Here we have no less esteemed individuals than Moses and Miriam singing and praising Yahweh with voice and instruments. This Scripture passage need not mention that Moses was a prophet of God for the evidence of his being a prophet is extensive in the Bible.
Since then no prophet has risen in Israel like Moses, whom Yahweh knew face to face…
Moses was not merely a prophet. He was an extraordinary prophet. The Scripture passage informs us that Miriam was a prophetess, for the Bible tells us less about her life. It is significant that the first mention of music being used in the worship of Yahweh is linked to two individuals who were prophets. To prophesy is to act as the spokesman for Yahweh. Words and actions reveal the mind and will of God through the life of those with prophetic anointings. We can therefore conclude that it is Yahweh’s will that mankind utilize music in their worship of Him, and true spiritual music is related to the gift of prophecy.
David also was a prophet to an extraordinary degree, and the most revered King of Israel and Judah. Is it mere coincidence that he also was referred to as “the sweet psalmist of Israel” (II Samuel 23:1)? David wrote more than 70 of the Psalms. Many Christians do not realize that Moses also was a psalmist. He is credited with writing Psalm 90 and some credit Psalm 91 to Moses, while others attribute it to David.
Perhaps it is a sign of the great importance of music in Yahweh’s kingdom that the book of Psalms is found at the very center of the Bible and it has more chapters (150) than any other book of the Bible. In the KJV Bible there are 31,102 verses. This makes the center verses of the Bible Psalm 103:1-2.
A Psalm of David
Bless Yahweh, O my soul; And all that is within me, bless His holy name.
Bless Yahweh, O my soul, and forget none of His benefits.
These two verses describe both the appropriate character of mankind’s worship of his Creator, and the content of man’s worship. Every cell, every atom, every fiber of a man’s being, is to give itself wholly to the worship of their Creator. A lifetime is too short to set forth all of the benefits of Yahweh. Not only has He created all things, given to us life, intellect, a body to carry out the thoughts of our souls, and blessed us with salvation, bestowing mercy and kindness upon those not deserving of such things, but He promises us a glorious inheritance as sons in the ages to come.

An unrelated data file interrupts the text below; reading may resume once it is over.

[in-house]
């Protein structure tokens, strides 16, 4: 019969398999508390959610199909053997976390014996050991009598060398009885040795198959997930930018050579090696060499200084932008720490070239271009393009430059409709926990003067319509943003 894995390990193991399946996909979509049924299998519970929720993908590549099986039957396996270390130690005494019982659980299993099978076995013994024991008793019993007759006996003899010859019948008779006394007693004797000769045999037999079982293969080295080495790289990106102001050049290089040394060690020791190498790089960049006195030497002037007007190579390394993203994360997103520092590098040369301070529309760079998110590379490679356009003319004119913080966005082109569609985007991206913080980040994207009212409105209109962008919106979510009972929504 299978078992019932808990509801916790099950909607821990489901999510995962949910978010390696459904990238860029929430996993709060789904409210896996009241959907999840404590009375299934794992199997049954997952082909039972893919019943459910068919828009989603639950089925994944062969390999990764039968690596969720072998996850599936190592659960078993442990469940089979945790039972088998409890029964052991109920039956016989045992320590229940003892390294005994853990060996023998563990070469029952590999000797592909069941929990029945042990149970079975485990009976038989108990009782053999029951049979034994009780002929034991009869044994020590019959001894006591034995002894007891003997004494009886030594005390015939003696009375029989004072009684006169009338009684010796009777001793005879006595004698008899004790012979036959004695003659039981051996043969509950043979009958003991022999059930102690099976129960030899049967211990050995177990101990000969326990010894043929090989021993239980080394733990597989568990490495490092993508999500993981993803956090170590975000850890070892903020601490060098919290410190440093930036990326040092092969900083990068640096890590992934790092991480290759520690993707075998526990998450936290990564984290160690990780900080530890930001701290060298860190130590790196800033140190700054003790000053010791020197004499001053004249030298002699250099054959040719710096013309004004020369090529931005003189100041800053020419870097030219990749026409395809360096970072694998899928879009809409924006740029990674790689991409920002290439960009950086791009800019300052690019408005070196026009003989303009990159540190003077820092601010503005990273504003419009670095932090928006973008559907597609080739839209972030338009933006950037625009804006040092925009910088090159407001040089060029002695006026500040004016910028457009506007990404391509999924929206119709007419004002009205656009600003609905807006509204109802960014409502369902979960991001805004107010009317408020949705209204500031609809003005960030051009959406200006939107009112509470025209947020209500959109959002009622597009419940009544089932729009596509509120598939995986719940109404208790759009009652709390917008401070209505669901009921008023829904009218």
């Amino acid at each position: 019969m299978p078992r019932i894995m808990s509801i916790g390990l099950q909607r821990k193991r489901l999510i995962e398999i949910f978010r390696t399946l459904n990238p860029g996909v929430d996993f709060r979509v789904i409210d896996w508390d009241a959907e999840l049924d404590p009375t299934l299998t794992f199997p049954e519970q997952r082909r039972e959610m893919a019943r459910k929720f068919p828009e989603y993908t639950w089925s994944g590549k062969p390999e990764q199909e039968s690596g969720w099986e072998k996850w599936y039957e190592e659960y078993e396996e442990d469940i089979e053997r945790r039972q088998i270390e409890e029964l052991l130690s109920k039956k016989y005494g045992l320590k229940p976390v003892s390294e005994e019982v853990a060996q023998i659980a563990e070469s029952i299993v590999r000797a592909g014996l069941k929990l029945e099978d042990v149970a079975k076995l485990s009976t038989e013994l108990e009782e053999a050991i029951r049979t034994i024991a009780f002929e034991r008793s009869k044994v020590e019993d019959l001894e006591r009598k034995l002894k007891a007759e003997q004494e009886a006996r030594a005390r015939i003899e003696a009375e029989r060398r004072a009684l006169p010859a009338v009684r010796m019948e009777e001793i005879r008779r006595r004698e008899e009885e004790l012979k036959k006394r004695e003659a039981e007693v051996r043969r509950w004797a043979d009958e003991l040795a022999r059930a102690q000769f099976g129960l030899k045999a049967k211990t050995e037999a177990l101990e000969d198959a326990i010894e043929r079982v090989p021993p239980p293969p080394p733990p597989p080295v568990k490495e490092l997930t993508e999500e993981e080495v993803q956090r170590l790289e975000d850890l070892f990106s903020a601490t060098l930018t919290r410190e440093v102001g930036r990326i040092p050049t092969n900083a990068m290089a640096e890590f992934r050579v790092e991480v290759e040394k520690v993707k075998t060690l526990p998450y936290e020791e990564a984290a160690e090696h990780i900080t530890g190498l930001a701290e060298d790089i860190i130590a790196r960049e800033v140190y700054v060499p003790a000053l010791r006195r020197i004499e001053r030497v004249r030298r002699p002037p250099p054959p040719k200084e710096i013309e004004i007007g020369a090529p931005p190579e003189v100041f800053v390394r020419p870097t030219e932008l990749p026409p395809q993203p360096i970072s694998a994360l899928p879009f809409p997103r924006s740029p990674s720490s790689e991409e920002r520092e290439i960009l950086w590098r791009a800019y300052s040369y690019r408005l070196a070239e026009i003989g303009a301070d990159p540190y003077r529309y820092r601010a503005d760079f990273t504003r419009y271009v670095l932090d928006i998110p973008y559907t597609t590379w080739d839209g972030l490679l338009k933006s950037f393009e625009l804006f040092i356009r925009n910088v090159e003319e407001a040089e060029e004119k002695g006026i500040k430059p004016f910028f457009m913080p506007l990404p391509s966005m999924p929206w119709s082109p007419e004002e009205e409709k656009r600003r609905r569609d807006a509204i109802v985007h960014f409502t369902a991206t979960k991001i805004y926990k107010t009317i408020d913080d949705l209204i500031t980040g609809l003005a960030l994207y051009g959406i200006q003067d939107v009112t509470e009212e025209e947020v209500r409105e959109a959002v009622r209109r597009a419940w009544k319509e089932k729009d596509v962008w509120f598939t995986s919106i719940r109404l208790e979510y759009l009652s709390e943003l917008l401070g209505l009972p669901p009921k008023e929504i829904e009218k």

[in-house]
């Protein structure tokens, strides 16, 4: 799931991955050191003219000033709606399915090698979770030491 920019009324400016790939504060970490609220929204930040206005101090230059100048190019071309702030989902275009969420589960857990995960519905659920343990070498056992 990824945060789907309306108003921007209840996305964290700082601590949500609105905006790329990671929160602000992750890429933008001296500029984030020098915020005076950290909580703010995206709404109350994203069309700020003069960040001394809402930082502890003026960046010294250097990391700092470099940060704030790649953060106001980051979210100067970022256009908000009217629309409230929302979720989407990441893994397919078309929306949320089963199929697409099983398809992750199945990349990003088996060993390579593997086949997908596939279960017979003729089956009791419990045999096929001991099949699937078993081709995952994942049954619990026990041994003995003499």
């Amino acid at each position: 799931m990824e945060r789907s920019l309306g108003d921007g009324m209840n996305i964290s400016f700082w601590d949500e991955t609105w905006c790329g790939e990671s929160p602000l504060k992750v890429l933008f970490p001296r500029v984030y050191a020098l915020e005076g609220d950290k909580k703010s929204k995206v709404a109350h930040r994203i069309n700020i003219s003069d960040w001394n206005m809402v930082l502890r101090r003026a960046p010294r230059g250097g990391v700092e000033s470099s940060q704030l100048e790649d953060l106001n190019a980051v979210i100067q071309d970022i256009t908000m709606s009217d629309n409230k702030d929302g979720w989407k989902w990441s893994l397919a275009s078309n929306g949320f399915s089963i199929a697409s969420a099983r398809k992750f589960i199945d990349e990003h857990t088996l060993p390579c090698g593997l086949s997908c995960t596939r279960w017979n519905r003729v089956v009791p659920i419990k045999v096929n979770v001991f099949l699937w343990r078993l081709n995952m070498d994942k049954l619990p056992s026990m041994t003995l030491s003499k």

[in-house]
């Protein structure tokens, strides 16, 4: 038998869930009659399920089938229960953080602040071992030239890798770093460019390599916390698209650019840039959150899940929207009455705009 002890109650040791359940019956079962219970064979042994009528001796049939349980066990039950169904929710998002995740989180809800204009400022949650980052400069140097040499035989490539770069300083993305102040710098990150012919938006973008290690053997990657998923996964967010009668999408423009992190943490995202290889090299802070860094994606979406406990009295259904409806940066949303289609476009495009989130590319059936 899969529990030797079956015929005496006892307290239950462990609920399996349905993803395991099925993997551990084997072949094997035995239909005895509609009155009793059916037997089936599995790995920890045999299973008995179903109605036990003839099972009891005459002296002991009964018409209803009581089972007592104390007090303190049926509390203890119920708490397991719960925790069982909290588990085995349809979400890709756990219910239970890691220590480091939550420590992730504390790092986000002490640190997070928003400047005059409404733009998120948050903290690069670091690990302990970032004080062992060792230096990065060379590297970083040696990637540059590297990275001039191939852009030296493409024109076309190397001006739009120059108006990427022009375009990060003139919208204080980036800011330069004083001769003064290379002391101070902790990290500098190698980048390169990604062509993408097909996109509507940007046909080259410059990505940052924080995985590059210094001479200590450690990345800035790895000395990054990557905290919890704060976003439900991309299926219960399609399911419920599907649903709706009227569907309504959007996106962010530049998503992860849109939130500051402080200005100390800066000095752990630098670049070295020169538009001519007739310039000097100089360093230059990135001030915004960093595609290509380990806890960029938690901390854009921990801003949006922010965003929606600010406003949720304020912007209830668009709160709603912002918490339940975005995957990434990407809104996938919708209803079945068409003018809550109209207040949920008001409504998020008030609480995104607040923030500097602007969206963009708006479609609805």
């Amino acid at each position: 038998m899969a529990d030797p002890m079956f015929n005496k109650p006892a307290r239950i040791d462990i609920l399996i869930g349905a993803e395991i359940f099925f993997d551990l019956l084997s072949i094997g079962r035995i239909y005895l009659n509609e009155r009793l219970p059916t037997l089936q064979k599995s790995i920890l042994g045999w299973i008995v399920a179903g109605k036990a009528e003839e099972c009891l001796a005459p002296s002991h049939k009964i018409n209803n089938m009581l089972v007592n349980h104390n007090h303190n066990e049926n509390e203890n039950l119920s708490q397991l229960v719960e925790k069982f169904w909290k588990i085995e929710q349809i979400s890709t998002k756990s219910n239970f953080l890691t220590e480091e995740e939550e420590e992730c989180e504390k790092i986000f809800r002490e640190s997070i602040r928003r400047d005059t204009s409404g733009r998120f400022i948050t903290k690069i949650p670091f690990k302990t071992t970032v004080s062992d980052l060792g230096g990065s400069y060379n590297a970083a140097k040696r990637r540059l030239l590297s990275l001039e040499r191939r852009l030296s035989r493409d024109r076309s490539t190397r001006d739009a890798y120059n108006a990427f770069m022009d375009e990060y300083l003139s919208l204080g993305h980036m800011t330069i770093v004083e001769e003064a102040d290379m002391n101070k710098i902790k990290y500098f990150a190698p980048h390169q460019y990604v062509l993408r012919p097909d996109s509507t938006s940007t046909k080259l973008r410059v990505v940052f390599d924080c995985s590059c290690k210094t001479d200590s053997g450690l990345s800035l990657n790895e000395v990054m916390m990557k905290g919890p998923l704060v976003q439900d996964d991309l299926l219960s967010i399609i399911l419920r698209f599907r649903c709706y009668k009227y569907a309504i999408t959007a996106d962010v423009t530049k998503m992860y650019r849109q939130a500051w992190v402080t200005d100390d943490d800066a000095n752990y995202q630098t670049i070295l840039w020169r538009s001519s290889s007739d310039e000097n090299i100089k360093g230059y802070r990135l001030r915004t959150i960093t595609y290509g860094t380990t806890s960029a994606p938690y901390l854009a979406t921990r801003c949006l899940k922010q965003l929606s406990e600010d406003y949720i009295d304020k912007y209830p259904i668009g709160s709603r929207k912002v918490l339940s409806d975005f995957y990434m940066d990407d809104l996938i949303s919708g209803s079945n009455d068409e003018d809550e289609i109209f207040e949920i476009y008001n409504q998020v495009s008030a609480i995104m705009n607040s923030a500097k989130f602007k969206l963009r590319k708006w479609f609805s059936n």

One of the greatest evidences of the tremendous value and importance Yahweh places upon the righteous employment of music within His kingdom is seen in the extraordinary lengths Satan has gone to in order to debase and corrupt mankind’s use of music. There is no more defiled and debauched area of human society than what is referred to as “the music industry.” From the vile and violent lyrics of ghetto Rap and Hip-Hop music with the similarly immoral lives of those who perform it, to Rock, Country, Punk, Grunge, New Wave, Blues, Jazz, Pop, New Age, R&B, Instrumental, and even Gospel and Contemporary Christian music, there is no genre of music that has escaped Satan’s defilement. Not all music in these genres is defiled, but finding righteous music that is spiritually uplifting and acceptable in Yahweh’s sight in any genre of music (including Gospel and Contemporary Christian) is akin to searching for the proverbial needle in a haystack.
Recently, I have felt very much like the man pictured above who is a conceptual artist. He spent days literally looking for a needle in a haystack. My parents became Christians when I was very young, and they kept some secular albums in the home. I remember my dad was particularly fond of Country singer Eddy Arnold. He was referred to as “the yodeling cowboy.” He had a very sonorous voice.
My dad also had some Sons of the Pioneers albums.
My mother liked instrumental music. We had quite a few albums from the 101 Strings Orchestra. I also remember at least one album by Herb Alpert and the Tijuana Brass.